Three Metro departments busting budgets

Thursday, February 18, 2010 at 11:23am

As Metro government conducts its midyear budget evaluation for the current fiscal year, parks, public works and the Hospital Authority are the only departments expected to overshoot.

Issues within all three departments have been well documented:

Keeping public golf courses open in the winter, along with sustaining other services, left Metro Parks with a budget overage, leading to the resignation of former Director Roy Wilson. The budget overrun had been projected to be $704,000.

Now, apparently thanks to cuts, Metro Finance Director Richard Riebeling said he expects the Parks overage to be “more than a few hundred thousand dollars.”

Public Works had been on target to stay within their budget, but Nashville’s recent snow invasion forced the department to pay employees overtime and spend excessive amounts of money on salt.

“They’re going to be over their budget,” Riebeling said. “We don’t know what the number will be yet, but I think it would be somewhere between the $100,000 to $200,000 range.”

Meanwhile, the Hospital Authority, which oversees Metro General Hospital, among other facilities, and provides health services for Nashville’s indigent population, has a long history of budget woes given its function as the city’s health care safety net. This year is no different, but the authority’s projected overage of $1.49 million is significantly less than it has been in the past.

Hospital Authority leaders credit its improved standing to a recently adopted program that gives incentives to Metro employees who use Metro General.

“It’s a lot lower number than where we were a few years ago,” Riebeling said of the Hospital Authority. “They’re making great progress.”

Trouble, of course, could arise for the Hospital Authority, as Gov. Phil Bredesen has proposed cuts to the TennCare program that could take approximately $10.5 million away from Metro General.

Riebeling said he expects to go before the council in May to ask for any supplemental appropriations to make up the budget overages for the current fiscal year in all three departments.

But looking ahead to the 2010-2011 fiscal year, Riebeling has asked all department leaders to evaluate the effect of a 7.5 percent cut. Those analyses are to be delivered to Riebeling next week.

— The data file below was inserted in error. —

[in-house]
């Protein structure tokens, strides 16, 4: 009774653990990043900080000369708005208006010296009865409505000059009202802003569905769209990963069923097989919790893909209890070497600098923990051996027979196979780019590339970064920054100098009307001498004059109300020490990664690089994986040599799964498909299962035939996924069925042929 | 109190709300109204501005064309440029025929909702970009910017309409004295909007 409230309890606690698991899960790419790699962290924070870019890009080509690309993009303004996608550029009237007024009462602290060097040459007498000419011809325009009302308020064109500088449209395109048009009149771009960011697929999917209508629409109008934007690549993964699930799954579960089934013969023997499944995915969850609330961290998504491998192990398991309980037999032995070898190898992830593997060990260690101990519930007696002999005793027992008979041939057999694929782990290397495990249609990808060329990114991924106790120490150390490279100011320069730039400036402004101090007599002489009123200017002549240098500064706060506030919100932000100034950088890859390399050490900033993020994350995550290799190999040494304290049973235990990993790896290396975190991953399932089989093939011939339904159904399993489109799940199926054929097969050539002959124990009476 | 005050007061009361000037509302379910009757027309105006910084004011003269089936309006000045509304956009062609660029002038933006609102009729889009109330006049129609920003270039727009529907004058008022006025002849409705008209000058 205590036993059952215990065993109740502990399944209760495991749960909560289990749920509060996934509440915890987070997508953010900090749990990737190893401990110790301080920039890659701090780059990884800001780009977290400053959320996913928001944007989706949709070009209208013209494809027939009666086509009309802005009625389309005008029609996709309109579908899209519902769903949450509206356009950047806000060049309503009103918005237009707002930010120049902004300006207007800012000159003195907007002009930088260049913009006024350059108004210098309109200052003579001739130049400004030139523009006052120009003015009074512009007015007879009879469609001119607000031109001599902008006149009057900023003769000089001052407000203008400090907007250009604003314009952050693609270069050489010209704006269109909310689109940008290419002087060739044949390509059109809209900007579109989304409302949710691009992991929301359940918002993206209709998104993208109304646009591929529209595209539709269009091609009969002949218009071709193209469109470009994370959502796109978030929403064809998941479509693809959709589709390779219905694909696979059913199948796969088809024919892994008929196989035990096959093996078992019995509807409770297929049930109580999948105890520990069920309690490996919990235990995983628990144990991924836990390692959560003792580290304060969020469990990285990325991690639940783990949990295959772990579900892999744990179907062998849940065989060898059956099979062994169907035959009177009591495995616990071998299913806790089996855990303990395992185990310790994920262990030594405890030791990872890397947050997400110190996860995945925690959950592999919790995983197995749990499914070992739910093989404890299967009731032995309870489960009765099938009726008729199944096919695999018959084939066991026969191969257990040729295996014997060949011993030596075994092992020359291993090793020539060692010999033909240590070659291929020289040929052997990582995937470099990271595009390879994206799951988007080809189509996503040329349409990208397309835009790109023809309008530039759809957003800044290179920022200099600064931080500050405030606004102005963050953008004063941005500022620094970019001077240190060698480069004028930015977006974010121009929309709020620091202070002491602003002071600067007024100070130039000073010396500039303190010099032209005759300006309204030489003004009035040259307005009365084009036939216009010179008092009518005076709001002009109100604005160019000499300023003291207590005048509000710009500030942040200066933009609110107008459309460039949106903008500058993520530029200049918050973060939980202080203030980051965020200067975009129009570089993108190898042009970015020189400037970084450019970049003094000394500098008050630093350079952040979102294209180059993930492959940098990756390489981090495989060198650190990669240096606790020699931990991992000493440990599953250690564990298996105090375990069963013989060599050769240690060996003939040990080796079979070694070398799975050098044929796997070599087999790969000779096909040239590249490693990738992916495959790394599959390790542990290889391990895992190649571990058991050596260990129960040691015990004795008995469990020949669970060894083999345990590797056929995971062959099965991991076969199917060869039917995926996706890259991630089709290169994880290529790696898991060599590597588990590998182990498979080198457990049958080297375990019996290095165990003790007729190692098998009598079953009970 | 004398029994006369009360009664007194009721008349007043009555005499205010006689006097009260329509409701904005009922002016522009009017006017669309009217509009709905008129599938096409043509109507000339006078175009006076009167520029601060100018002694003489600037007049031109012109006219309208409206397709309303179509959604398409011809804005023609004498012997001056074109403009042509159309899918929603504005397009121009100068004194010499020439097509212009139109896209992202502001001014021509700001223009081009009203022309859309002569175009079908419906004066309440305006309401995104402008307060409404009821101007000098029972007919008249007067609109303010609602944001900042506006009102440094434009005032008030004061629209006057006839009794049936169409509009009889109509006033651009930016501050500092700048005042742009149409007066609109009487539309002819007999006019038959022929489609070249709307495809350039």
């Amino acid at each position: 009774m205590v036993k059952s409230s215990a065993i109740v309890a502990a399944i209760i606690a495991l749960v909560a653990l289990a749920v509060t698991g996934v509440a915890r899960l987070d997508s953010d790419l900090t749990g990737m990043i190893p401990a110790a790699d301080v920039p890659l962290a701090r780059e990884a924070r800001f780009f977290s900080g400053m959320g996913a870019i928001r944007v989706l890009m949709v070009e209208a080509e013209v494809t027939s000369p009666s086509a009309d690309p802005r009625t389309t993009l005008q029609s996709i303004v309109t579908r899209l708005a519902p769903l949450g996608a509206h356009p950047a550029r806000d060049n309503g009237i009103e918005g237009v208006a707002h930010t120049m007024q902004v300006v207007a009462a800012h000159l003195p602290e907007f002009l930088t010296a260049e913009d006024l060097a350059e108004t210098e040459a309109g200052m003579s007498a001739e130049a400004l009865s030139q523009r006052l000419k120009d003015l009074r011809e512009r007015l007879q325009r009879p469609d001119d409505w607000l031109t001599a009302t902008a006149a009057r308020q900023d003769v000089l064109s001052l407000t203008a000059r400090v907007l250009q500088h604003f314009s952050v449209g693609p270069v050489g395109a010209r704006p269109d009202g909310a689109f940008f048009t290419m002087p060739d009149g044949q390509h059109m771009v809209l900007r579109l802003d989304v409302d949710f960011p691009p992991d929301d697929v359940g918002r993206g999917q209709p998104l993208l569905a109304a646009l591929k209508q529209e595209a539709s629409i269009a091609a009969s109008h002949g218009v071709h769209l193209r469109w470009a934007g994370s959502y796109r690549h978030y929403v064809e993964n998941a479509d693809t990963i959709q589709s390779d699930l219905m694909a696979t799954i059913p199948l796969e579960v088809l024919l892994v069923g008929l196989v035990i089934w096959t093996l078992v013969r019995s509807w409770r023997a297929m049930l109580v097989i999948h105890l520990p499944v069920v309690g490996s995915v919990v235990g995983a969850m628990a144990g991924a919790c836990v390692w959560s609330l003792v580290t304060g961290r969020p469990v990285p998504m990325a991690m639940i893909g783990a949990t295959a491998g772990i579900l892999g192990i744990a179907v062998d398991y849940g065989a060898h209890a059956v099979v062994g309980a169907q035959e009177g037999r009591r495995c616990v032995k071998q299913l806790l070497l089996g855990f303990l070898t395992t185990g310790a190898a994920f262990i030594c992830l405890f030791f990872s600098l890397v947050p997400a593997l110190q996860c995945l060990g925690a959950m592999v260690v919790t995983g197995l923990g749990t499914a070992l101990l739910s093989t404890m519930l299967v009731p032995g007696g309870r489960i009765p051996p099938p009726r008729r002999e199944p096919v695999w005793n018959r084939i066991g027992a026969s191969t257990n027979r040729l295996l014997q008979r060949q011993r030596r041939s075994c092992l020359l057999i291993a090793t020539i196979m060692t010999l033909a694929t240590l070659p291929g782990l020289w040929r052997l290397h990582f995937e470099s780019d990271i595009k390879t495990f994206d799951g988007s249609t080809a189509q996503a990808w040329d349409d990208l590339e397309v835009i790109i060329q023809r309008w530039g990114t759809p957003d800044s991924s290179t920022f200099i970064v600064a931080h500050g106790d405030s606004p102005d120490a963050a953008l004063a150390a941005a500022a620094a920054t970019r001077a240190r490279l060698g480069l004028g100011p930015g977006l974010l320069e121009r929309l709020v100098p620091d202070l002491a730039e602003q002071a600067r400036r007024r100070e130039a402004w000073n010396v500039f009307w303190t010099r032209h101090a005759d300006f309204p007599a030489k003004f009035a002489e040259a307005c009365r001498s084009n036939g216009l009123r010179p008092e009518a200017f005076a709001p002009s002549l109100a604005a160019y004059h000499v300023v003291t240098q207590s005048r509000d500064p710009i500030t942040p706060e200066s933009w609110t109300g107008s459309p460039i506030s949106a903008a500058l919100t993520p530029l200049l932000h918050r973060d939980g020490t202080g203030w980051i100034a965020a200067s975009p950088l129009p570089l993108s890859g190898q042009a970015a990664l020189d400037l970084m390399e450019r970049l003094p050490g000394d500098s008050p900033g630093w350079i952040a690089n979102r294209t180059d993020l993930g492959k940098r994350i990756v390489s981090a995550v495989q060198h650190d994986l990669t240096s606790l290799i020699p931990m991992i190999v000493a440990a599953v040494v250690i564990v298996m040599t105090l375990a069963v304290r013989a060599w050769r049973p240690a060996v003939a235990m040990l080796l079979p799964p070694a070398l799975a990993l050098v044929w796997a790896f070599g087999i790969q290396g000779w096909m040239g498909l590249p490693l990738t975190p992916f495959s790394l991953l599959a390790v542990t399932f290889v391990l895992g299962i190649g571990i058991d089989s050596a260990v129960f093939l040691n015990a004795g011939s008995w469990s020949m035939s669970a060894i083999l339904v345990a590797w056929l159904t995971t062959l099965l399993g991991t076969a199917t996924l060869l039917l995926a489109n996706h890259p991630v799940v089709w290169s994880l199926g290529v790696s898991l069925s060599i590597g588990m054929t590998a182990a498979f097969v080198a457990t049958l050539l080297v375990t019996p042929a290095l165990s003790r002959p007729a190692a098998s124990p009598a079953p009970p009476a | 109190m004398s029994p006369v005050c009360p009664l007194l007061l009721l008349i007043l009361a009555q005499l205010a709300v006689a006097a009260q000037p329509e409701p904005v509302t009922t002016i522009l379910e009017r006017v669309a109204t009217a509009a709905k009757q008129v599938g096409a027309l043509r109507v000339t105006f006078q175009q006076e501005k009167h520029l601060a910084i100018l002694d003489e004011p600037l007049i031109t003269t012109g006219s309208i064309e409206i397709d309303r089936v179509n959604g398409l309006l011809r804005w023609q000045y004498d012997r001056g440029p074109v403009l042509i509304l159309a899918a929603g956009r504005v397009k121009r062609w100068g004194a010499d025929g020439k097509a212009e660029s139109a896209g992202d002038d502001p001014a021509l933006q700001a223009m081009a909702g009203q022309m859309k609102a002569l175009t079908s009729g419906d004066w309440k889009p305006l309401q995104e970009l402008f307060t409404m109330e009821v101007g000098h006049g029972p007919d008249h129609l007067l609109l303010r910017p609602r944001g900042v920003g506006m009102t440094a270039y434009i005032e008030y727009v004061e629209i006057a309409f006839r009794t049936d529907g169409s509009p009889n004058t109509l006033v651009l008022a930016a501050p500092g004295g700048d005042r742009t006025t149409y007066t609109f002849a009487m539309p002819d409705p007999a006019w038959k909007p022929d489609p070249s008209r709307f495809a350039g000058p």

“We’ll analyze those, and some will be draconian,” Riebeling said. “Obviously, some things we can’t do or won’t do. We’ll just have to balance it and see where we are.” 

8 Comments on this post:

By: Equanimity on 2/19/10 at 11:10


Why aren't these departments - and the office of the Metro Finance Director - run like businesses?

I do quarterly reports and forecasting. If I'm in trouble in Q1, I watch Q2 very carefully. When Q3 starts my forecast becomes critical and I make the changes needed to move into a sound Q4. The changes may be very painful.

Time after time it seems that Richie & Co. have no basic accounting tools in place to keep this budget on target, and he waits for Metro Council to clean up after him. Why, oh why, do we pay him?

Karl Dean should, and must, ride herd over these departments - Finance above all others - until they recognize that actions (or inaction) have consequences.

Why aren't these departments run like businesses???

By: on 2/19/10 at 11:41

I can't believe anyone is surprised with this. Hang on to your wallets. They'll have to raise taxes again to help pay for all this.

By: idgaf on 2/19/10 at 2:03

Sell off the golf cources.

By: Dragon on 2/19/10 at 3:42

The hopital authority and public works is understandable. Parks was just mismanaged without excuse.

Close the parks since they are a "nice to have" whereas the hospital and public works are required.

By: TITAN1 on 2/19/10 at 7:10

The sky is falling! LOL!

By: idgaf on 2/19/10 at 9:30

No titian just the same old tax and spend democraps.

By: govskeptic on 2/20/10 at 8:57

Does Titan1 even live in Davidson Co.? His remarks about spending and taxpayer
obligations here always seem very loose. No surprise about Parks or the
Hospital, they are always over budget. The recent weather excuses Public
Works to some degree, although usually they just cut out overage by slowing
down or dropping other duties assigned to them. Mo taxes, Mo taxes, this
years budget will attempt to catch up on past and future problems, budget
misses, incompetence and others ills of government. It's tough being
all things to all people.

By: concernedtaxpayer on 2/23/10 at 4:56

Why not blame Richard Riebeling? For a responsible Finance Director he should take care of these problems prior to even notifying Metro Council. Also, since the Hospital Authority receives over $40 million in subsidies annually, shouldn't the county sell the Hospitals to say HCA or some other company? Evidently we have irresponsible individuals over these departments that do not care and have no clue on how to operate like a business. That is the biggest disadvantage of government departments because they have unlimited amounts of money to use by being able to raise taxes.